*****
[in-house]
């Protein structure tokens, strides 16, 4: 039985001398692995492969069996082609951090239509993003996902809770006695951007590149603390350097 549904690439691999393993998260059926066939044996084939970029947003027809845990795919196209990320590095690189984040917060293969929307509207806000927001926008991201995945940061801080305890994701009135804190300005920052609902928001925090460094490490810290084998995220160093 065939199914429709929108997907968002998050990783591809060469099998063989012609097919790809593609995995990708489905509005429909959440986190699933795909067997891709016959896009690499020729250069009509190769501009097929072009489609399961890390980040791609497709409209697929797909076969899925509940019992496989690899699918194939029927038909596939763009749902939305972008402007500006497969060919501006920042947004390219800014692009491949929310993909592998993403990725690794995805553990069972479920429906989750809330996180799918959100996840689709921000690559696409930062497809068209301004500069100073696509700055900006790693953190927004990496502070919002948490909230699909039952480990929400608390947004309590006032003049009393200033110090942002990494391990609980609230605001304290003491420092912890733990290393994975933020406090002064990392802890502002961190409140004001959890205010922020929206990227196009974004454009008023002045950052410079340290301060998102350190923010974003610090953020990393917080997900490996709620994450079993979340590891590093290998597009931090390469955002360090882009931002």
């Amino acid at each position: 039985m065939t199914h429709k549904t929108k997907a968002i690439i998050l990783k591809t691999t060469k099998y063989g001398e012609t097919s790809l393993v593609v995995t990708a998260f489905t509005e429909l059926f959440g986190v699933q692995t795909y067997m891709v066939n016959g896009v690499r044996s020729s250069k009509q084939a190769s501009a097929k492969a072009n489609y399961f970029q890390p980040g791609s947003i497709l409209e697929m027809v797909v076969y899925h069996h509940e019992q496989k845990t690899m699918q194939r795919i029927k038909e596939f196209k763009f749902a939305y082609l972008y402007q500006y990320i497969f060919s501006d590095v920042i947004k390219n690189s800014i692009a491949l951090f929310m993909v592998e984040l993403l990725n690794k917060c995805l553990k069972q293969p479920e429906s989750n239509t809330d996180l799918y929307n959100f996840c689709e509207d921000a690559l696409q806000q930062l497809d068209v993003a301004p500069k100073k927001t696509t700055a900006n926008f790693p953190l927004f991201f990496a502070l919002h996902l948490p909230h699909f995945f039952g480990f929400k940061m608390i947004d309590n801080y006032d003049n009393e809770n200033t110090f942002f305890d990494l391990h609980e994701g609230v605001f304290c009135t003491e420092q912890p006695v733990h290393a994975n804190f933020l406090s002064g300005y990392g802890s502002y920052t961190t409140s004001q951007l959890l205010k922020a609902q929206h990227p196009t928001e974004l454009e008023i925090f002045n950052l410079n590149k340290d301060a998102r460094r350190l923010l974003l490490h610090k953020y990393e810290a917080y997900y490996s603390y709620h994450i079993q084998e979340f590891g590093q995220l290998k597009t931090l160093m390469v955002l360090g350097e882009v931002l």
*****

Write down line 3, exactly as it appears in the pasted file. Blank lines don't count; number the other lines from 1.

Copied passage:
């Amino acid at each position: 039985m065939t199914h429709k549904t929108k997907a968002i690439i998050l990783k591809t691999t060469k099998y063989g001398e012609t097919s790809l393993v593609v995995t990708a998260f489905t509005e429909l059926f959440g986190v699933q692995t795909y067997m891709v066939n016959g896009v690499r044996s020729s250069k009509q084939a190769s501009a097929k492969a072009n489609y399961f970029q890390p980040g791609s947003i497709l409209e697929m027809v797909v076969y899925h069996h509940e019992q496989k845990t690899m699918q194939r795919i029927k038909e596939f196209k763009f749902a939305y082609l972008y402007q500006y990320i497969f060919s501006d590095v920042i947004k390219n690189s800014i692009a491949l951090f929310m993909v592998e984040l993403l990725n690794k917060c995805l553990k069972q293969p479920e429906s989750n239509t809330d996180l799918y929307n959100f996840c689709e509207d921000a690559l696409q806000q930062l497809d068209v993003a301004p500069k100073k927001t696509t700055a900006n926008f790693p953190l927004f991201f990496a502070l919002h996902l948490p909230h699909f995945f039952g480990f929400k940061m608390i947004d309590n801080y006032d003049n009393e809770n200033t110090f942002f305890d990494l391990h609980e994701g609230v605001f304290c009135t003491e420092q912890p006695v733990h290393a994975n804190f933020l406090s002064g300005y990392g802890s502002y920052t961190t409140s004001q951007l959890l205010k922020a609902q929206h990227p196009t928001e974004l454009e008023i925090f002045n950052l410079n590149k340290d301060a998102r460094r350190l923010l974003l490490h610090k953020y990393e810290a917080y997900y490996s603390y709620h994450i079993q084998e979340f590891g590093q995220l290998k597009t931090l160093m390469v955002l360090g350097e882009v931002l």